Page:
Multifamily Experts Voice Confidence at Annual Chicago Confab
- Nov 16, 2015
By Jeffrey Steele, Contributing Editor
Chicago—At the recently-held 2015 Real Estate Forum presented by Lincoln Park Builders of Chicago, an array of Chicago real estate experts convened for the annual panel discussion at Germania Place, voicing cautious optimism about prospects for ongoing strong multifamily sector performance in the Windy City.
The event kicked off with remarks by this year’s Impact Award Winner Steven Fifield, president and CEO of Chicago-based Fifield Companies, which has developed 21 residential and office towers in Chicago’s burgeoning West Loop.
Fifield shared several principles that have guided his career, including the importance of recruiting people smarter than you, delegating relentlessly and never giving up on projects you believe in. Paraphrasing Mario Puzo, he closed with the exhortation to “keep your friends close and your alderman closer.”
Moderated by Jim Jann, president of JAB Real Estate, the discussion featured panelists Ed Woodbury, president of McCaffery Interests; James Darrow, principal of Essex Realty Group Inc.; Robert John Buford, CEO of Planned Realty Group Inc.; Chris Feuer, CEO of Jameson Sotheby’s International Realty; and J. Michael Drew, principal of Structured Development LLC.
One of the first to weigh in with an observation was Feuer, who characterized the rebound in condominium sales as being in the first inning of what he hopes will be a long recovery. Jameson Sotheby’s International Realty is selling from the city’s Gold Coast to the newly emergent near Southwest Side Pilsen enclave. The latter, he said, is luring buyers from the increasingly costly West Loop and South Loop. In Pilsen, they are finding more homes for their money.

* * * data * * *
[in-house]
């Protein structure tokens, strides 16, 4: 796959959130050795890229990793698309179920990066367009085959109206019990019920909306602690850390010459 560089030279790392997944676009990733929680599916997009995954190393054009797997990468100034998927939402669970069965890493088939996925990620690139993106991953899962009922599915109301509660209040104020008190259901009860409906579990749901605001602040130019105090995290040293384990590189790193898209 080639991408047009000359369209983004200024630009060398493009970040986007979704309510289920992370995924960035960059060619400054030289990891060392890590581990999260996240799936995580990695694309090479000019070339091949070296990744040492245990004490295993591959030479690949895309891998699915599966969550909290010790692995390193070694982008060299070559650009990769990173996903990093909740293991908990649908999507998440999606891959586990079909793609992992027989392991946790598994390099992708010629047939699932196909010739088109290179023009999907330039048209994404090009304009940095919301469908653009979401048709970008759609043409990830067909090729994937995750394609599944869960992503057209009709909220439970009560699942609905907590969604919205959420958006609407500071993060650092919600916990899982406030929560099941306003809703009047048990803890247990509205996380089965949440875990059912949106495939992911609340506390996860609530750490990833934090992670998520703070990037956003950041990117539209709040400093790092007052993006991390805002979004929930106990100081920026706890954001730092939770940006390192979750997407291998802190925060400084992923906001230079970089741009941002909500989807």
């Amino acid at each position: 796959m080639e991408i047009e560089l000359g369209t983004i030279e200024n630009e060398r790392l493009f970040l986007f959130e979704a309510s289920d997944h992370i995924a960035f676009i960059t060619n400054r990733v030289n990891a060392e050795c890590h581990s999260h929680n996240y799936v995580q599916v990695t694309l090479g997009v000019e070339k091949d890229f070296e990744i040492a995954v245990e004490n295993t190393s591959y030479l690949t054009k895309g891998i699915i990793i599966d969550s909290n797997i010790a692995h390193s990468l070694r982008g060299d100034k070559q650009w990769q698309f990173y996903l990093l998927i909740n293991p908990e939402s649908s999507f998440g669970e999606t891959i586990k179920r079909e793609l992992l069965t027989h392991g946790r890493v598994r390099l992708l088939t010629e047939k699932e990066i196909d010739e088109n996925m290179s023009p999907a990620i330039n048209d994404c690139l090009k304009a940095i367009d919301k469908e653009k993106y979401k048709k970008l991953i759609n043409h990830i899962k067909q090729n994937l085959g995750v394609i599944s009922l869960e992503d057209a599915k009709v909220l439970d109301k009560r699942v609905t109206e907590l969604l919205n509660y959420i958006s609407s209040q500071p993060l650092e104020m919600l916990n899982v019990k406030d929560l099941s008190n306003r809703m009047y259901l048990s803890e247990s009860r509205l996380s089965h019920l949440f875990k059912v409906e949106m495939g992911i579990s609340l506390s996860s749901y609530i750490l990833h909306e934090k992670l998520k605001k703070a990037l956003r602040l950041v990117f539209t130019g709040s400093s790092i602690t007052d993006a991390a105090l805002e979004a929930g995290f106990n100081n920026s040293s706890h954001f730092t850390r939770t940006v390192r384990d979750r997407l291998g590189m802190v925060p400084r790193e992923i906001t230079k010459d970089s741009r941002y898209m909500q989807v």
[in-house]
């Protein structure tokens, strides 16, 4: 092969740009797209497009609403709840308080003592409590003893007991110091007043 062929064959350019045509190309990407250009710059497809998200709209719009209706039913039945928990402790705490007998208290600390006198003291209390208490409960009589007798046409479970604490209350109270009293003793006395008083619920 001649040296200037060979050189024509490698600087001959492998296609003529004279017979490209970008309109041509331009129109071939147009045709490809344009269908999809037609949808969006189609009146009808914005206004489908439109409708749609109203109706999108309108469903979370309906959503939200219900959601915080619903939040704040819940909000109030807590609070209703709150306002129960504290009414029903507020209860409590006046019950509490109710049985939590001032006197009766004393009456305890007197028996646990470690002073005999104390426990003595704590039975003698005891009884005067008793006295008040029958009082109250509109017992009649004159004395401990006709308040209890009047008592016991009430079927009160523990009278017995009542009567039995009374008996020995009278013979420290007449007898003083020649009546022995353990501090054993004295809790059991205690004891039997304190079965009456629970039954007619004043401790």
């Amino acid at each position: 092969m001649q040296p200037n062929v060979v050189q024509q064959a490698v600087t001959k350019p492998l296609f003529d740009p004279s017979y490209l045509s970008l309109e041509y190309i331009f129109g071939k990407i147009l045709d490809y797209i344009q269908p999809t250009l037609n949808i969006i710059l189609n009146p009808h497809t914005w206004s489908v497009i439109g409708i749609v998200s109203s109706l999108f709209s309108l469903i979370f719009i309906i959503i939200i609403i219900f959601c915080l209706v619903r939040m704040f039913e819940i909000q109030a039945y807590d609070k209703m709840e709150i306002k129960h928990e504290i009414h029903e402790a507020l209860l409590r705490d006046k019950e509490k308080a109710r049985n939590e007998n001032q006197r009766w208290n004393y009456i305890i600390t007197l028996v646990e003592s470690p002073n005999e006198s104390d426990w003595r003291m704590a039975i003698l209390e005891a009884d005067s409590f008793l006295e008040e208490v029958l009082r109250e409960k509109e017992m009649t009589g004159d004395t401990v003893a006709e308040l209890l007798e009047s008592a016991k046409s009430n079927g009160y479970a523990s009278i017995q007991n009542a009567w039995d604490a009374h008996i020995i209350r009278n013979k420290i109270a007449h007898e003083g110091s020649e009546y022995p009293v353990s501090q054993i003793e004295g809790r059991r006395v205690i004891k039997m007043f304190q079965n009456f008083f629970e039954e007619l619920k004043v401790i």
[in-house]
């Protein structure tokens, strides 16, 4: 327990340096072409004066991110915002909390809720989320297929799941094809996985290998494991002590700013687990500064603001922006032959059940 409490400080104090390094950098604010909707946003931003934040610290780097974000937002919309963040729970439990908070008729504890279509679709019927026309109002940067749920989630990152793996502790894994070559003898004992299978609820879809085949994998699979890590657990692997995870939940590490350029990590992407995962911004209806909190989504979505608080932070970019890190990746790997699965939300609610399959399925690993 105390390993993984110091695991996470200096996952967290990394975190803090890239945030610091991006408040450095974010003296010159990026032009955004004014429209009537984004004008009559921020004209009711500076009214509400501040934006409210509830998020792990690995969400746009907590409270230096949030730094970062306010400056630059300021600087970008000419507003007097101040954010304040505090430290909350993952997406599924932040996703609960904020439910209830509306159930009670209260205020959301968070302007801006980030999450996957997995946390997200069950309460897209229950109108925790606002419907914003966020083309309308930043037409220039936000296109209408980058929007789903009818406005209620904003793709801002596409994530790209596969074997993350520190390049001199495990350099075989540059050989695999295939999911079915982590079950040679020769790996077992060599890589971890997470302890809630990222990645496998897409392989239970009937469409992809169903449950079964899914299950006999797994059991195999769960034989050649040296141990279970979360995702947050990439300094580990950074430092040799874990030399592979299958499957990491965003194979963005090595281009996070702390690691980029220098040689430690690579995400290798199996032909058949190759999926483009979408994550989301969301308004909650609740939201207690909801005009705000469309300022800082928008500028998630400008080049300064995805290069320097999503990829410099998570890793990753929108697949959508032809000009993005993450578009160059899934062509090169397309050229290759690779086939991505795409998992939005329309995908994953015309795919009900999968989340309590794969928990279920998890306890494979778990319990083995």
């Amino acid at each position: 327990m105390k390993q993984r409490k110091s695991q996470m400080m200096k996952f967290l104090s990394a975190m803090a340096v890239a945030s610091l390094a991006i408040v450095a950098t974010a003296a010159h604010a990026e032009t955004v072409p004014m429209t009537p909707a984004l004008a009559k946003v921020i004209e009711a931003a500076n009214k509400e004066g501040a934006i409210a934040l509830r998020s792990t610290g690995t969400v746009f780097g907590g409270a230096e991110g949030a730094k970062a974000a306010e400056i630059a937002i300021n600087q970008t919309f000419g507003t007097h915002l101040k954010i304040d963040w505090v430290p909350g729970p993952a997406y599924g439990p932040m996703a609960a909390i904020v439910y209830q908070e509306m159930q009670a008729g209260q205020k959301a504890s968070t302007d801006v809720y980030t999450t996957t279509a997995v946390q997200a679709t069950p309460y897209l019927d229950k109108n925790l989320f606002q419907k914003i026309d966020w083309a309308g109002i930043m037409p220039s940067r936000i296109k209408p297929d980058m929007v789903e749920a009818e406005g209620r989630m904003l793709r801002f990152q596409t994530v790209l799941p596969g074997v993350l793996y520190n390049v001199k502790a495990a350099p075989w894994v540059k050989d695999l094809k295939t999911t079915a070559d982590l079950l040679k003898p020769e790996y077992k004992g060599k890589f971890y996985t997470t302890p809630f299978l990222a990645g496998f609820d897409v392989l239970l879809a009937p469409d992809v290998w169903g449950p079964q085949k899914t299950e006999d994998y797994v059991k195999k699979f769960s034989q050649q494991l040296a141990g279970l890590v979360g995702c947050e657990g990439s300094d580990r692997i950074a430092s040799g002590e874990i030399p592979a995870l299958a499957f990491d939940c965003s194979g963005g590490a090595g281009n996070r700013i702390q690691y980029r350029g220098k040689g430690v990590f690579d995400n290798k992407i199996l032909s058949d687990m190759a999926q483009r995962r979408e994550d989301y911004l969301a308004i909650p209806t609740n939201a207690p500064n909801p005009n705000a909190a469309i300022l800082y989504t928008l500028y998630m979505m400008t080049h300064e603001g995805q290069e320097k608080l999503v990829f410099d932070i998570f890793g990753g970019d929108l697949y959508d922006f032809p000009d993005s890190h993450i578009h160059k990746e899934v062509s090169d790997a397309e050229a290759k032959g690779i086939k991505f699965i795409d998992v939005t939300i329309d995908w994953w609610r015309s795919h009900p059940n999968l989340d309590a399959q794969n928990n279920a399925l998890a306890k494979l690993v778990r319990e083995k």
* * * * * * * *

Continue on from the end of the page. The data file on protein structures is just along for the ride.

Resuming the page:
Sounding a note that would reverberate throughout the discussion, Woodbury said that around the Loop and River North, “there are lots of cranes in the air, and it looks like there’s almost an over-development. As the downtown area gets full to capacity, the neighborhoods will see the benefits of the economic boom.”
Buford added that the intersection of the Gold Coast, River North and the lake as a highly desirable residential neighborhood is “here to stay.” Driving demand for this area is “fantastic location” close to transit, the lake and the parks.
“We’re the poster child for the nationwide move back into the city,” added Buford, who reports his company is benefiting from marketing units 10 to 15 percent less expensive than those in the brand new buildings, with meticulous upkeep and attentive service being keys to successfully attracting and retaining renters.
Along with Pilsen, one of the big stories of the year is the surging popularity of the Northwest Side Logan Square community, which, like Pilsen, is very well located for quick rides downtown on CTA elevated and subway trains, Darrow remarked. In Logan Square, 960 units are being planned, 500 of them coming on line in the next couple years. They are expected to be easily absorbed.
“Chicago has evolved into a city that has a neighborhood for everyone,” he said. “And it’s the neighborhoods with transportation that are growing faster.”
As for first-time buyers, Feuer noted this breed is integral to condominium sales, and today they are swinging instead toward renting. The share of first-time buyers his company is seeing has fallen from historical norms of 40 to now 33 percent of all buyers. First-timers buyers are tending to fall within the 28 to 36-year-old age group, and springing for residences averaging $510,000.
Many comprising the first-time buyer group have credit scores only slightly above minimums needed to qualify for mortgages, and their average debt is $30,000. “It’s life events—marriage, kids—that get them to buy,” Feuer said.
Drew noted the biggest challenge the city faces is zoning and lack of an updated master plan, the last updating having occurred in the 1960s. Citing several examples of woefully outdated zoning, he noted that 30 contiguous acres of land between Bucktown and DePaul University are going undeveloped, because they are earmarked for the development of manufacturing facilities that are unneeded.
Woodbury added his conviction that antiquated building codes are negatively impacting the economic vitality and competitiveness of the city.
Buford was among those concluding on an upbeat chord. Chicago, he said, has “got the land, people, culture, nightlife. The glass is half full. It competes with other cities in the Midwest, and is winning.”